|Cal Poly Pomona’s Center for Training, Technology and Incubation is the home of the College of the Extended University and the NASA Commericalization Center.|
In today’s unsettled economic environment, the Southern California business community can use every added resource available. Cal Poly Pomona’s College of the Extended University (CEU) hopes the upcoming grand opening of its Center for Training, Technology & Incubation (CTTI) on Tuesday, Aug. 6, will prove both a foundation and resource for interested business professionals and entrepreneurs.
CTTI, located on Temple Avenue just west of the university’s main entrance, is a 52,000-square foot complex housing two business incubators – the NASA Commercialization Center and the Pomona Technology Center – along with CEU administrative offices and the CTTI Bookstore and Café.
“I tell people that CTTI supports the general notion of this campus. We’re creating hands-on learning here,” says CEU dean Van Garner. “With the incubators, we have multiple charges: commercialize technology, support business and bring family-wage jobs into the workplace. The reason we do this is because we are a changing university.”
CTTI is intended as an important resource in assisting businesses and entrepreneurs. Its purpose is to provide assistance and guidance where it is needed most, often during a business’ crucial start-up phase, while offering important connections to additional university resources.
“What CTTI does, essentially, is make Cal Poly Pomona accessible to the community, in particular the entrepreneurial small business community,” says Julie Holland, director of the NASA Commercialization Center. “It provides a wealth of resources at the site as well as providing a way to find other resources. In a very real sense, we’re a bit of a conduit.”
CTTI provides a strong example of public/private/public partnerships. Built by utilizing existing state and federal funding along with corporate donations, it is intended to anchor the planned 65-acre Innovation Village mixed-use technology park. The $10 million project has been made possible by donations from five key contributors – College of the Extended University ($5.57 million), the U.S. Economic Development Administration ($1.82 million), NASA ($950,000), the California Technology, Trade and Commerce Agency ($300,000) and the Cal Poly Pomona Foundation ($1.8 million). Other contributing sponsors include the Ewing M. Kauffman Foundation ($112,500), Verizon ($25,000), IQ Pro ($20,000), The President’s Office at Cal Poly Pomona ($10,000), and Southern California Edison ($5,000).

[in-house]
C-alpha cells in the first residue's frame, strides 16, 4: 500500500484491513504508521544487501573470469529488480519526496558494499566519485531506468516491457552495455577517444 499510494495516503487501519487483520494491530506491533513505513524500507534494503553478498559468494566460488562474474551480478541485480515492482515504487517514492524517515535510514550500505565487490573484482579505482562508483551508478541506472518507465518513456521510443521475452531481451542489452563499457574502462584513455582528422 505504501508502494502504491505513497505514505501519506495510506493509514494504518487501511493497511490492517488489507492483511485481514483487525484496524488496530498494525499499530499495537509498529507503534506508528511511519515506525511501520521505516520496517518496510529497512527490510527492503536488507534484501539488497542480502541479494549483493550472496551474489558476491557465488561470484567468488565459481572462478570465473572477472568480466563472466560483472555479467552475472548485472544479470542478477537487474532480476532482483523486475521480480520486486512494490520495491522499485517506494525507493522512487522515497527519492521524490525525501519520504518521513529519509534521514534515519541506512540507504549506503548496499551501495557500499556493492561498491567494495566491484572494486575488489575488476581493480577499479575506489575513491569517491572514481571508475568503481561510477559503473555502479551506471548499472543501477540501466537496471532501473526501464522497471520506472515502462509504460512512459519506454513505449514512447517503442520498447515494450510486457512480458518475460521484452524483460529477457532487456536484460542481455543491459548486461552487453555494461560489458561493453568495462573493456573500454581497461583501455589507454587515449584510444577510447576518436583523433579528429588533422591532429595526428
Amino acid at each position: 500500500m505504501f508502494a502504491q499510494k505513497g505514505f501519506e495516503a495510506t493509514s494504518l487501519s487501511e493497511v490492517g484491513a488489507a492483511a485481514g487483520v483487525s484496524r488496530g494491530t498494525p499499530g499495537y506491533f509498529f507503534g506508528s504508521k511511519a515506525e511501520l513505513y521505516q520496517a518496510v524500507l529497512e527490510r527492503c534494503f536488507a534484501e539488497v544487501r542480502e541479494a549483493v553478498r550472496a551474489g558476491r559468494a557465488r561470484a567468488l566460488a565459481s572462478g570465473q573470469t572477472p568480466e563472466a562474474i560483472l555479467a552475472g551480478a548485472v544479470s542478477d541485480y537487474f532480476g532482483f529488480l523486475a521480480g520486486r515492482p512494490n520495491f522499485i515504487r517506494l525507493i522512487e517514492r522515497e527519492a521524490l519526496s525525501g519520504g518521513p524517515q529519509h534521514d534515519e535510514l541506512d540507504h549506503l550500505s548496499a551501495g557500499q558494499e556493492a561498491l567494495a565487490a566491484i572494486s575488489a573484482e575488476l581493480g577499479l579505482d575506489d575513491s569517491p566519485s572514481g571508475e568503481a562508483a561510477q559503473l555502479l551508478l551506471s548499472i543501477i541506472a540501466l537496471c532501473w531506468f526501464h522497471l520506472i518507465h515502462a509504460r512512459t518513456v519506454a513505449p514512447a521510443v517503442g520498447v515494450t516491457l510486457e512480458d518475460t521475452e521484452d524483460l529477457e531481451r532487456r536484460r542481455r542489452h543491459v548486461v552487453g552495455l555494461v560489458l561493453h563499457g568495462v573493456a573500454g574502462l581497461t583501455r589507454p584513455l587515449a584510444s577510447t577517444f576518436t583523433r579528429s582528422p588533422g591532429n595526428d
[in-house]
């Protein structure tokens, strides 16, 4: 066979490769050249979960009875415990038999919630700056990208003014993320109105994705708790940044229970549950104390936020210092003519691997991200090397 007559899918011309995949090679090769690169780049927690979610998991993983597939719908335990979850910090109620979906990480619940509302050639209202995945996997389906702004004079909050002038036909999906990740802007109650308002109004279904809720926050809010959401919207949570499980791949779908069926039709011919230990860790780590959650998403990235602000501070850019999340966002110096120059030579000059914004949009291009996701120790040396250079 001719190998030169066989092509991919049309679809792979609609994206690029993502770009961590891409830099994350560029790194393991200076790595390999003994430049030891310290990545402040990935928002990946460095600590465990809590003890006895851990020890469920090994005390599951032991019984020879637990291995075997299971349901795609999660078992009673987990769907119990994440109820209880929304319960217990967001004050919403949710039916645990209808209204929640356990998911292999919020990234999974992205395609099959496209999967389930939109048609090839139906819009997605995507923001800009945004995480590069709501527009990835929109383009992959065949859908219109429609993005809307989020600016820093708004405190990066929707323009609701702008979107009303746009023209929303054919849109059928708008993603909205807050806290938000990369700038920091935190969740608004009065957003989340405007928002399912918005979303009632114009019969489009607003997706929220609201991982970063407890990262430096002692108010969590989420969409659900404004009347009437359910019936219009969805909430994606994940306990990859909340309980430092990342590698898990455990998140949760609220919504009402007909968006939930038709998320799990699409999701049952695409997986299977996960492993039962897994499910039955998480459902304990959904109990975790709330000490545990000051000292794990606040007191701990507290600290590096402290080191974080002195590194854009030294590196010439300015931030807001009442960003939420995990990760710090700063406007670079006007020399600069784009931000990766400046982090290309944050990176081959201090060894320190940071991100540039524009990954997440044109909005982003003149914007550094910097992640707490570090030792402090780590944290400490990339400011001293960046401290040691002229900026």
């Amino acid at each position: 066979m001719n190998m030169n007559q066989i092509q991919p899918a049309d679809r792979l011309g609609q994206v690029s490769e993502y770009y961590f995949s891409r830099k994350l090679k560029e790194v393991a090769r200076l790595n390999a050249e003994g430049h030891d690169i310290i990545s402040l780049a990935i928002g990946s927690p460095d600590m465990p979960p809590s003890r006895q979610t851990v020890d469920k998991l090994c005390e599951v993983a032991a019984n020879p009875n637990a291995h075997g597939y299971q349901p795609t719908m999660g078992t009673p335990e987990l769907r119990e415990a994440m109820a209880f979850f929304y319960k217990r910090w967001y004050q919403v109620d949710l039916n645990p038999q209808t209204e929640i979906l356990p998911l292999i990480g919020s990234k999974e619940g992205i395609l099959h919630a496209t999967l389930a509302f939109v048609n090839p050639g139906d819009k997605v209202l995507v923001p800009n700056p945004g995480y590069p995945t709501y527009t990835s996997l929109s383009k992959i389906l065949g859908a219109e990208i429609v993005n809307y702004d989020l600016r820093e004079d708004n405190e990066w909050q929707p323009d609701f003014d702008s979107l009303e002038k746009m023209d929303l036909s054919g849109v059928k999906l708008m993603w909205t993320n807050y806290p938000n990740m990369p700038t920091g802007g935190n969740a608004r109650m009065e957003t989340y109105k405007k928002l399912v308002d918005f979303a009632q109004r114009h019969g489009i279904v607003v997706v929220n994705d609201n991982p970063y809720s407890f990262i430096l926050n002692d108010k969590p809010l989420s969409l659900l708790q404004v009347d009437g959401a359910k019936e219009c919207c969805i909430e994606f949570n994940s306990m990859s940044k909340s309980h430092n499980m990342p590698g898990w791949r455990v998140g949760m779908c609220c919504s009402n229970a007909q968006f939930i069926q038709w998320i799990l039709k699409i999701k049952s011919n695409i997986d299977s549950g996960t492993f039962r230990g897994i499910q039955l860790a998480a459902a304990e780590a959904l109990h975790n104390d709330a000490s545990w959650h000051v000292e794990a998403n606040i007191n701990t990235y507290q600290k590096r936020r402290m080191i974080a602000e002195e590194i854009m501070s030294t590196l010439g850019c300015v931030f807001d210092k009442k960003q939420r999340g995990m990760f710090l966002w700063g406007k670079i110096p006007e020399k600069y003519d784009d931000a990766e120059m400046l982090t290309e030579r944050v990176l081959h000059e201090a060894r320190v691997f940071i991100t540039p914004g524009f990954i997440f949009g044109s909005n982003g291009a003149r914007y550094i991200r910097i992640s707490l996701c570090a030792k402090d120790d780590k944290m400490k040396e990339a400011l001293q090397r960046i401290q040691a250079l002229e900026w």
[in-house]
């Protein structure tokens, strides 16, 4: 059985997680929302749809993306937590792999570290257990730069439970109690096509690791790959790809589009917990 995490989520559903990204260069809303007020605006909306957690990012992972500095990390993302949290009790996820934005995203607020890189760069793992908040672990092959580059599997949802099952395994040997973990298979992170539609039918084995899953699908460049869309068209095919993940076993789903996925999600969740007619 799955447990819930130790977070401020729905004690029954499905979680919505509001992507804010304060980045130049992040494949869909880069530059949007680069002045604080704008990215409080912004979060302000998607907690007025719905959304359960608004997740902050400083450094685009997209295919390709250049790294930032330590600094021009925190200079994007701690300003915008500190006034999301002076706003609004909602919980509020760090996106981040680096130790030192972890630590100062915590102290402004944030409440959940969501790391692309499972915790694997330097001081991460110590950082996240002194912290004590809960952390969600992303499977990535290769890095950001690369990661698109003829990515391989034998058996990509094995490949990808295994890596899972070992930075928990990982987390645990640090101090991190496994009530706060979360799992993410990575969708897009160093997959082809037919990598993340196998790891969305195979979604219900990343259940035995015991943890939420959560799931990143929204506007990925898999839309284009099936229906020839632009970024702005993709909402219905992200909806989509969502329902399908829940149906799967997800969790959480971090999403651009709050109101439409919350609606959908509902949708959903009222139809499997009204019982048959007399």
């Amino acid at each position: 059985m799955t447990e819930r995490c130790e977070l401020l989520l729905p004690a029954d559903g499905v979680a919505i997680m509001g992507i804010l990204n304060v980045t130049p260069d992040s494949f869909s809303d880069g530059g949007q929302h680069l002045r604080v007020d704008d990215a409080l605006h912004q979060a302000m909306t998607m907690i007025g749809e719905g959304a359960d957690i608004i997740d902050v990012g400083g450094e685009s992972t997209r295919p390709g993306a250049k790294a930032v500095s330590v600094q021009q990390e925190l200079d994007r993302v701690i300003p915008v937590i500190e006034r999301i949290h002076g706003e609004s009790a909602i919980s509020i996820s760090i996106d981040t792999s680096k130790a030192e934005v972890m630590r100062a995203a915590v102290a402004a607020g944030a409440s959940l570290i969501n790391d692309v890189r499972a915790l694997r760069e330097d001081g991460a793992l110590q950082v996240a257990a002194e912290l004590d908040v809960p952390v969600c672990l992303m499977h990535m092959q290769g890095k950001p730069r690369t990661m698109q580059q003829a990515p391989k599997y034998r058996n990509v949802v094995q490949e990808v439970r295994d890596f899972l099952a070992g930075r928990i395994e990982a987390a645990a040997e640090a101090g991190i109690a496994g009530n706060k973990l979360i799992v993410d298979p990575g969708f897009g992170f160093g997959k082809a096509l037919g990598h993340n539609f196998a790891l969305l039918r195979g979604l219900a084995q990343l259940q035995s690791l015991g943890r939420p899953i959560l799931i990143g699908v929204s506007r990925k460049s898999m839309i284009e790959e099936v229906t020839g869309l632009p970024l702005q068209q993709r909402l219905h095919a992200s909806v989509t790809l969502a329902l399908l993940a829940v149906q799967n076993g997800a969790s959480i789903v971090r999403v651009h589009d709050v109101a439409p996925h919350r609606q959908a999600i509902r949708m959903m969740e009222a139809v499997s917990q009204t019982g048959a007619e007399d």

The grand opening event gets underway at 8:30 a.m. Among the dignitaries expected to attend are University President Bob Suzuki; Lon S. Hatamiya, secretary, California Technology, Trade and Commerce Agency; Richard West, vice chancellor, California State University; Roberta Atschenberg, trustee, CSU; Robert Norwood, director, Commercial Technology Division, NASA; Carl Ray, executive director, Small Business Innovation Research/Small Business Technology Transfer programs, NASA; A. Leonard Smith, regional director, Economic Development Administration; Van Garner, dean CEU; and Julie Holland, director, NASA Commercialization Center.
For additional information on CTTI grand opening, contact Sarah Moussavi at (909) 869-2279.